Even so, this classicizing print remains rooted in the vivid story telling art of Dürer's native Nuremberg, the work of artists like Adam Kraft and Veit Stoss. Dürer grew up in that local tradition of vivid storytelling and felt deep loyalty to it. He wanted to import into that tradition something of the monumentality, clarity, and concentration of Classical art.
Above is an unfinished drawing of Apollo and Diana, perhaps another variation of Jacopo dei Barbari's work. Now, Dürer wants to return something of dei Barbari's cosmic imagery with Apollo holding a solar disk with his name on it. The name is written backwards on the drawing since this was intended for an engraving that was never made.
The Classical figure and Classical form were a foreign language for Dürer. Italians artists considered that form to be part of their national heritage; as something that they drank in with their mother's milk. Dürer and many other northern European artists found Classical form to be very alien and uncomfortable. Not the least discomfiting part of that tradition was its centerpiece, the nude figure.
Nudity meant nakedness in Nuremberg. The naked figures who appeared in art were the innocent and fallen Adam and Eve, or Christ and the martyrs dying in torment. The idea of a naked person embodying harmony. equilibrium, and health in the broadest sense struck northern artists of the day as incomprehensible. But Dürer worked hard to understand and to master the Classical figure breaking out dividers and compasses to do so.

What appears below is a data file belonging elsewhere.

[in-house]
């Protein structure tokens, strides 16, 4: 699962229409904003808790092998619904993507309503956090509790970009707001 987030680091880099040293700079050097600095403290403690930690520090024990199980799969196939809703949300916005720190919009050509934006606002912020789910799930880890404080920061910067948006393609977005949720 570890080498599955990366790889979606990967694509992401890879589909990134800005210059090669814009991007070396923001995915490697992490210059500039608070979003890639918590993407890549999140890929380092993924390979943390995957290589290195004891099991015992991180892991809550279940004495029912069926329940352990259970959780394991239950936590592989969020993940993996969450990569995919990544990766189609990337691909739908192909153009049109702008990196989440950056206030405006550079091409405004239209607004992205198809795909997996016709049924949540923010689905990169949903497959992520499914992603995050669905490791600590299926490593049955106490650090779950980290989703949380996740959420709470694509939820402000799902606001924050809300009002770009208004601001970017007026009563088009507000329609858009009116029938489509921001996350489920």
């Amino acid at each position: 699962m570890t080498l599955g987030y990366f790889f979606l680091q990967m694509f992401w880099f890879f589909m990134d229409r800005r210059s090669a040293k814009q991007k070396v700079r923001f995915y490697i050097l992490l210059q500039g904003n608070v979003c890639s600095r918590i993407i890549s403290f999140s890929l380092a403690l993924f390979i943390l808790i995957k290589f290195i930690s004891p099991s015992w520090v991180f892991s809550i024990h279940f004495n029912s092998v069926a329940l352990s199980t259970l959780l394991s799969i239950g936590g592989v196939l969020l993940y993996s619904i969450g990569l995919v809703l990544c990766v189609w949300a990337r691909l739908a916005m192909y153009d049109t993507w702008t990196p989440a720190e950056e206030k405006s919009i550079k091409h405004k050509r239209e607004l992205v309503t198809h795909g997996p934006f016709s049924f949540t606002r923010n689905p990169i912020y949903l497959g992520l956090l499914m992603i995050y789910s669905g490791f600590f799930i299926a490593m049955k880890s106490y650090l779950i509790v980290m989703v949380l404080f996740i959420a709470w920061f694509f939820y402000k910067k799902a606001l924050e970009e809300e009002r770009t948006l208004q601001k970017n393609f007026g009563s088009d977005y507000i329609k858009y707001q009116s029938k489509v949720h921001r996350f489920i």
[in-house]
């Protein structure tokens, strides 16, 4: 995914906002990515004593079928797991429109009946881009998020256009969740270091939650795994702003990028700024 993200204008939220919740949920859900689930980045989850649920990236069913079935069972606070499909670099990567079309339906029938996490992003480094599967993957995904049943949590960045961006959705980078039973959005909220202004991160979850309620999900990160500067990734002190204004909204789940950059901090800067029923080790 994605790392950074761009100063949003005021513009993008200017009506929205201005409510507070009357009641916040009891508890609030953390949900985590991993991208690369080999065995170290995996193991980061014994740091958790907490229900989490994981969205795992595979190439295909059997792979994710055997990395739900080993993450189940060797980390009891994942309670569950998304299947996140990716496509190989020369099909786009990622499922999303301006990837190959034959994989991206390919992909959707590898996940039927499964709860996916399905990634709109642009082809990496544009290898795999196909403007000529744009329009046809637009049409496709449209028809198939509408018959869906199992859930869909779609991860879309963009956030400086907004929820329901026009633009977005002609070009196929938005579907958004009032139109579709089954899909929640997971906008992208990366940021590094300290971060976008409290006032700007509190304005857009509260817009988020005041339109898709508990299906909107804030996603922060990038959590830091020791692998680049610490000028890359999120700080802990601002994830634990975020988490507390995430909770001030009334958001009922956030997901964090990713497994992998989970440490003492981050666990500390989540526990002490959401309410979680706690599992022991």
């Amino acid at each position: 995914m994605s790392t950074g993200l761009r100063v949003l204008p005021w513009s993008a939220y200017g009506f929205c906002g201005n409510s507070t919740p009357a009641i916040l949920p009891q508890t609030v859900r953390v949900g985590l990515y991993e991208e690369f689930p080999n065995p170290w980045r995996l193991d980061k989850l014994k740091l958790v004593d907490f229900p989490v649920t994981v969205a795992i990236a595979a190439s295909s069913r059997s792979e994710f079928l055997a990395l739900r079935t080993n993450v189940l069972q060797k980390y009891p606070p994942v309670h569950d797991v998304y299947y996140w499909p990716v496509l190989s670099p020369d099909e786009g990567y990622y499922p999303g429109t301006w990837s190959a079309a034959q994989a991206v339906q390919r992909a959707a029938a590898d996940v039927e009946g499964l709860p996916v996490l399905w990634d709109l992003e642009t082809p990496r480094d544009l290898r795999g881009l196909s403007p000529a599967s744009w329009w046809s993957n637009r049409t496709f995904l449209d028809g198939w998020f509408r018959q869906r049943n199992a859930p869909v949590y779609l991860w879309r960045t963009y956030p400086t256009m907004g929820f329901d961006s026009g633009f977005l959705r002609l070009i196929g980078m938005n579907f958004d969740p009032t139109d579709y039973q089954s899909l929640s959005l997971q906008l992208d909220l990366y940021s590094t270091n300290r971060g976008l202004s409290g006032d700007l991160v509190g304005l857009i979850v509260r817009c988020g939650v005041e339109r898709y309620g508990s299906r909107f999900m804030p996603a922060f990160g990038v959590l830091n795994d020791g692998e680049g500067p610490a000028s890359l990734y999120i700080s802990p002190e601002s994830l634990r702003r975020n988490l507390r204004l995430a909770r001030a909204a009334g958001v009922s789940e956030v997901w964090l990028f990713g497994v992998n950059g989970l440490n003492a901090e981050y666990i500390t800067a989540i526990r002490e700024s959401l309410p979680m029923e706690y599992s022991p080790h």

Here is Dürer's drawing for the figure of Adam in one of his most famous prints covered in ruled lines and compass drawn circles trying so hard to get it right.
And here is Dürer's famous print of Adam and Eve. For all of its careful Classicizing, this is an unmistakably German print. First, the subject matter; Apollo and Diana are recast as the First Parents, as Adam and Eve in the last moments of their innocence. Dürer returns to the pious story-telling traditions of his native city. The ideal forms of both Adam and Eve become religiously appropriate. It is fitting that they should be shown as physically beautiful before the Fall. The setting is certainly not the Classical landscape. It is the dark tangled wilds of the German forest. Something of Apollo's medieval cosmic symbolism survives in the ideal bodies, and in the medieval references to the bodily humors in the forest creatures ( the cat symbolizes yellow bile thought to produce anger and aggression, the elk in the background for black bile that causes melancholy, the ox for phlegm responsible for sloth and apathy, and the rabbit for blood that produced alertness).